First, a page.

In addition to the touchscreen, CUE offers a set of handy steering wheel controls which quick access to many functions, including volume, track and even access to settings directly in front of you on the 5.7-inch widescreen dashboard display. You can even use the joystick-style controller on the right side of the steering wheel to customize what information is shown on the dash, such as a compass, fuel range, MPG info, or even a trip timer.
Another whiz-bang feature in the ATS I drove is the Forward Collision Alert system. This automatically can detect if you’re in imminent danger of rear-ending a vehicle in front of you, flashing a bright red LED heads-up indicator on the windshield, while simultaneously vibrating the driver’s seat.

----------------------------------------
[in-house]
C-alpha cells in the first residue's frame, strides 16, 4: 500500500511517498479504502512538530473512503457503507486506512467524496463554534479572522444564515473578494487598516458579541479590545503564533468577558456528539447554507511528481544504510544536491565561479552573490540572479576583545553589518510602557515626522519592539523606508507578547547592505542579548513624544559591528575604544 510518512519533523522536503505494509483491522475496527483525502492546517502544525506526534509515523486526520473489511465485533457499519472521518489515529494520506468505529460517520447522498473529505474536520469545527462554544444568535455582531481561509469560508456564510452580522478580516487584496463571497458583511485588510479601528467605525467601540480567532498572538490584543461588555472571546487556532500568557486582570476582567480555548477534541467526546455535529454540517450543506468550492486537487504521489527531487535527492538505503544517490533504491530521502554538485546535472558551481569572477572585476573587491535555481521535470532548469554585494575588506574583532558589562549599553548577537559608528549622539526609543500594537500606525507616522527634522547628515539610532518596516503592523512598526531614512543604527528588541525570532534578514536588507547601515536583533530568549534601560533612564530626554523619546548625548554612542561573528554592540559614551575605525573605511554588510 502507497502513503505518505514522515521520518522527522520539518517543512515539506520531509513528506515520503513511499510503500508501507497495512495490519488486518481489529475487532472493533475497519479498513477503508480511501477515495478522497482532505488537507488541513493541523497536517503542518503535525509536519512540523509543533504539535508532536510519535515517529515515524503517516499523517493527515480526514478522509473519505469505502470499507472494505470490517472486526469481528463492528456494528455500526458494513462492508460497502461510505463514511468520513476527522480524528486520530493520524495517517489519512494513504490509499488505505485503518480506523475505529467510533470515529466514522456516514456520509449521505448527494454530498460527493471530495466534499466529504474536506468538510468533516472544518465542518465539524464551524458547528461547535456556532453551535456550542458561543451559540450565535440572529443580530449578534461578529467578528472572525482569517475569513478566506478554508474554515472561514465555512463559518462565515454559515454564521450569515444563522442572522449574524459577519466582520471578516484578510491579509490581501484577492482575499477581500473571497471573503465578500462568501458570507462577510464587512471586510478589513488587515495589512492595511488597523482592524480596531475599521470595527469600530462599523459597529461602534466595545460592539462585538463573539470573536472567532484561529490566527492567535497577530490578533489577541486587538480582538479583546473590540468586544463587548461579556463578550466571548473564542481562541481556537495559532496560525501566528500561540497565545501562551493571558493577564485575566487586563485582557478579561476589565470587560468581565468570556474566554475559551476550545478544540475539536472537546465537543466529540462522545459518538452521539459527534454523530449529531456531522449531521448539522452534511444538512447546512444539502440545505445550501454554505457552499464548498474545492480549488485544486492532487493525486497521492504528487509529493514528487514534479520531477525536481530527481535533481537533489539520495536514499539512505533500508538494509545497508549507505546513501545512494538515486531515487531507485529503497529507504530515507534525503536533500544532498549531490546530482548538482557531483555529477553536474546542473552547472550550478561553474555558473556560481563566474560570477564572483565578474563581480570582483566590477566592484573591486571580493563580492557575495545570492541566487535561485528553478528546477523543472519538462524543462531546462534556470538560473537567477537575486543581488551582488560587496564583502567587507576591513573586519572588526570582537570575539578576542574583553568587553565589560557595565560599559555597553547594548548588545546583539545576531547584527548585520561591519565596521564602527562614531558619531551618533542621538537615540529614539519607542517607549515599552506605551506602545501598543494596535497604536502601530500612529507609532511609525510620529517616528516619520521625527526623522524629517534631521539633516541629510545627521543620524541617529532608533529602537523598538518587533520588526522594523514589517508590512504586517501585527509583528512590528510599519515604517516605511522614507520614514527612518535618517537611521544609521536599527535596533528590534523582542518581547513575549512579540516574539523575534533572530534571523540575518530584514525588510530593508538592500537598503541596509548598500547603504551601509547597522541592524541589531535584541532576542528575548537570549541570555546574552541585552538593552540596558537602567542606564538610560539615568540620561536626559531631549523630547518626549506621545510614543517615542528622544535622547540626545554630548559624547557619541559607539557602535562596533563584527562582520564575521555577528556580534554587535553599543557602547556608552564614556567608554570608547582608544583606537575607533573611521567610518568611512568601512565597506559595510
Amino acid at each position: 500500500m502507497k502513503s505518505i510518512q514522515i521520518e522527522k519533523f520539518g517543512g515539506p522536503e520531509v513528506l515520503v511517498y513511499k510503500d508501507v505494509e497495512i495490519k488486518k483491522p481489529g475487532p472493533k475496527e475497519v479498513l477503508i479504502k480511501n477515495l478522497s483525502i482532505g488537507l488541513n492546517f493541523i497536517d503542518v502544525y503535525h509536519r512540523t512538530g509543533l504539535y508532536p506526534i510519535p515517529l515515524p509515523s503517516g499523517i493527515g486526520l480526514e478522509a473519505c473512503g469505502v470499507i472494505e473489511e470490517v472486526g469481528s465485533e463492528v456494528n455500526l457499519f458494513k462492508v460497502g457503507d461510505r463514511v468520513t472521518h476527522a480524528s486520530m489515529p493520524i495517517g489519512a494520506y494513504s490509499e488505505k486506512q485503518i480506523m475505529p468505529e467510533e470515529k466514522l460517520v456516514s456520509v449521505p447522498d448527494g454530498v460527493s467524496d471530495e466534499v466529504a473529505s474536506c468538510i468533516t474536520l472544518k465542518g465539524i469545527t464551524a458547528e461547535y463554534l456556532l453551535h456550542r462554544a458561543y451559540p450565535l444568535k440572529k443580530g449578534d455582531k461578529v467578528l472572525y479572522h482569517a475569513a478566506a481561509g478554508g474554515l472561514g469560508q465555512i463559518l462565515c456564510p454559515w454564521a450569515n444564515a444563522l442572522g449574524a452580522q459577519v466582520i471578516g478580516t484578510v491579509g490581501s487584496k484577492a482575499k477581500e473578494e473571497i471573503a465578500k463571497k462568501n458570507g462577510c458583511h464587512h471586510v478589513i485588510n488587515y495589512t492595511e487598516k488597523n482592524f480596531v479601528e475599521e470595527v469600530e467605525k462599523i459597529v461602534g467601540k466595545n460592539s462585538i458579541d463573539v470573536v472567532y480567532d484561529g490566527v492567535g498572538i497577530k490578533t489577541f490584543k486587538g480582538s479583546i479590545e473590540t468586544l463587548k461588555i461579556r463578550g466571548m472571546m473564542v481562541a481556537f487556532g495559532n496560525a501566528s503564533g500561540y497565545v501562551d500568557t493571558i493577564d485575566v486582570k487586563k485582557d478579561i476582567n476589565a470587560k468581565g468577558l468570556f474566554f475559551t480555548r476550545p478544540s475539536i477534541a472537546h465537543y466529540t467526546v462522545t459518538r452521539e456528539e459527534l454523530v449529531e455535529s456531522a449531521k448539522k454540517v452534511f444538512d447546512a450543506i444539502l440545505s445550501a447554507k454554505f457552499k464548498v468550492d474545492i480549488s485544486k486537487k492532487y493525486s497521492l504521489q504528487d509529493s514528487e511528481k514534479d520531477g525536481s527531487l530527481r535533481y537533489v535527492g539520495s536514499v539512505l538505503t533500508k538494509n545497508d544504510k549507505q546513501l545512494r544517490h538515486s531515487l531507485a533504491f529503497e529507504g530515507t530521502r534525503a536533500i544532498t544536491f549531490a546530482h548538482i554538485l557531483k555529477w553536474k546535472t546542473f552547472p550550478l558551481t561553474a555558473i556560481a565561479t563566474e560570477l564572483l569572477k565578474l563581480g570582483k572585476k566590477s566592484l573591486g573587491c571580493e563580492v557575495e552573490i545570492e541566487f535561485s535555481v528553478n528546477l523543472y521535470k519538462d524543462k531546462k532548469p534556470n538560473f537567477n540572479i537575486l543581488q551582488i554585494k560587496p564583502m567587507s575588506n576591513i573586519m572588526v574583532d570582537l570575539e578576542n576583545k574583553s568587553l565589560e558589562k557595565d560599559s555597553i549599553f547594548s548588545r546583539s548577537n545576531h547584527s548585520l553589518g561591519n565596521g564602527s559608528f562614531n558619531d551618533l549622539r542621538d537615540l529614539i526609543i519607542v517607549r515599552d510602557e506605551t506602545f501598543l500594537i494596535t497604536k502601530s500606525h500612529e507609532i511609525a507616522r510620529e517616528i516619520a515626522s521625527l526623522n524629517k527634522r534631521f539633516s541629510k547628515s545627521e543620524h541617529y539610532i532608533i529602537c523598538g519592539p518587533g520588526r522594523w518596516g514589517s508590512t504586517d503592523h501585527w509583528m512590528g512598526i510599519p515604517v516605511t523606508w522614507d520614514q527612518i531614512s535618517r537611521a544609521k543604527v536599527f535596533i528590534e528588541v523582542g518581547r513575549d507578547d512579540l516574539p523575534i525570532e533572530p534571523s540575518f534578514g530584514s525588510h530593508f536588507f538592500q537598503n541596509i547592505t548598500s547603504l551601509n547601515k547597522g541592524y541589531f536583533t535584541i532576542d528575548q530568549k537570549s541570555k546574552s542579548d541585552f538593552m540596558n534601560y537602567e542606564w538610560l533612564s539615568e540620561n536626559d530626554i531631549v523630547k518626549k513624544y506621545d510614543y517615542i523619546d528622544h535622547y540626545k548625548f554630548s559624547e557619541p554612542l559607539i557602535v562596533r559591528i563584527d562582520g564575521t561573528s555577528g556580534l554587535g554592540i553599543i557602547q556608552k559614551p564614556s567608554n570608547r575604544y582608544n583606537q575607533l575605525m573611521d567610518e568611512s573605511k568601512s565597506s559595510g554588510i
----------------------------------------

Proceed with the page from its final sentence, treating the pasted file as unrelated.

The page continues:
This is part of the optional Driver Awareness Package which uses the same vibration feedback to alert you if you should stray from your lane while driving, or if you’re getting too close to an object while parking. The seat is pretty nifty tech, because it actually vibrates in different locations depending on if its a general alert, or if the hazard is to the left or right. This is a much better – and less annoying – feedback mechanism than I’ve seen in other vehicular warning systems. Plus, it’s like a free butt massage when it triggers, so how can that be bad?